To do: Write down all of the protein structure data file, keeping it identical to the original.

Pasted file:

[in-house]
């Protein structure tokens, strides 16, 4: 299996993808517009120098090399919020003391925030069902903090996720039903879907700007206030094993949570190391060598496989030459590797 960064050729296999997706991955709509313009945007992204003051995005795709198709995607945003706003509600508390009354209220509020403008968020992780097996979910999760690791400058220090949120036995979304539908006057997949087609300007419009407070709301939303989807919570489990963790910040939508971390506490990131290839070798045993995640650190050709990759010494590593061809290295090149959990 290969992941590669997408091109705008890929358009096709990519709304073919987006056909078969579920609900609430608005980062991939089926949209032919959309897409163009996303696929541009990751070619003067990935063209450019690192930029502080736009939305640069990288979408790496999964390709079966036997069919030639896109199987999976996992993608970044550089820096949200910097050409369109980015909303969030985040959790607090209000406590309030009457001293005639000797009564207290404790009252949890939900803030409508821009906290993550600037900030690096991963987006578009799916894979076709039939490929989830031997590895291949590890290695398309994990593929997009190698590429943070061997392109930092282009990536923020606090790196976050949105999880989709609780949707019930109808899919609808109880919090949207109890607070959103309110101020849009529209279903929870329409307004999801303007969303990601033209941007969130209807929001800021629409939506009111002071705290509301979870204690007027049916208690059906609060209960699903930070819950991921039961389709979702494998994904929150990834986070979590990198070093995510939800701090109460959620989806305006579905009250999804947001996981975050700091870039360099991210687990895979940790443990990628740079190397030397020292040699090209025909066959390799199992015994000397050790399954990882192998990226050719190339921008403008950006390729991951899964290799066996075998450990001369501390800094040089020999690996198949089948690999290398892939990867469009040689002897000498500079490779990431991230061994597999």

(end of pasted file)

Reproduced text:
[in-house]
């Protein structure tokens, strides 16, 4: 299996993808517009120098090399919020003391925030069902903090996720039903879907700007206030094993949570190391060598496989030459590797 960064050729296999997706991955709509313009945007992204003051995005795709198709995607945003706003509600508390009354209220509020403008968020992780097996979910999760690791400058220090949120036995979304539908006057997949087609300007419009407070709301939303989807919570489990963790910040939508971390506490990131290839070798045993995640650190050709990759010494590593061809290295090149959990 290969992941590669997408091109705008890929358009096709990519709304073919987006056909078969579920609900609430608005980062991939089926949209032919959309897409163009996303696929541009990751070619003067990935063209450019690192930029502080736009939305640069990288979408790496999964390709079966036997069919030639896109199987999976996992993608970044550089820096949200910097050409369109980015909303969030985040959790607090209000406590309030009457001293005639000797009564207290404790009252949890939900803030409508821009906290993550600037900030690096991963987006578009799916894979076709039939490929989830031997590895291949590890290695398309994990593929997009190698590429943070061997392109930092282009990536923020606090790196976050949105999880989709609780949707019930109808899919609808109880919090949207109890607070959103309110101020849009529209279903929870329409307004999801303007969303990601033209941007969130209807929001800021629409939506009111002071705290509301979870204690007027049916208690059906609060209960699903930070819950991921039961389709979702494998994904929150990834986070979590990198070093995510939800701090109460959620989806305006579905009250999804947001996981975050700091870039360099991210687990895979940790443990990628740079190397030397020292040699090209025909066959390799199992015994000397050790399954990882192998990226050719190339921008403008950006390729991951899964290799066996075998450990001369501390800094040089020999690996198949089948690999290398892939990867469009040689002897000498500079490779990431991230061994597999």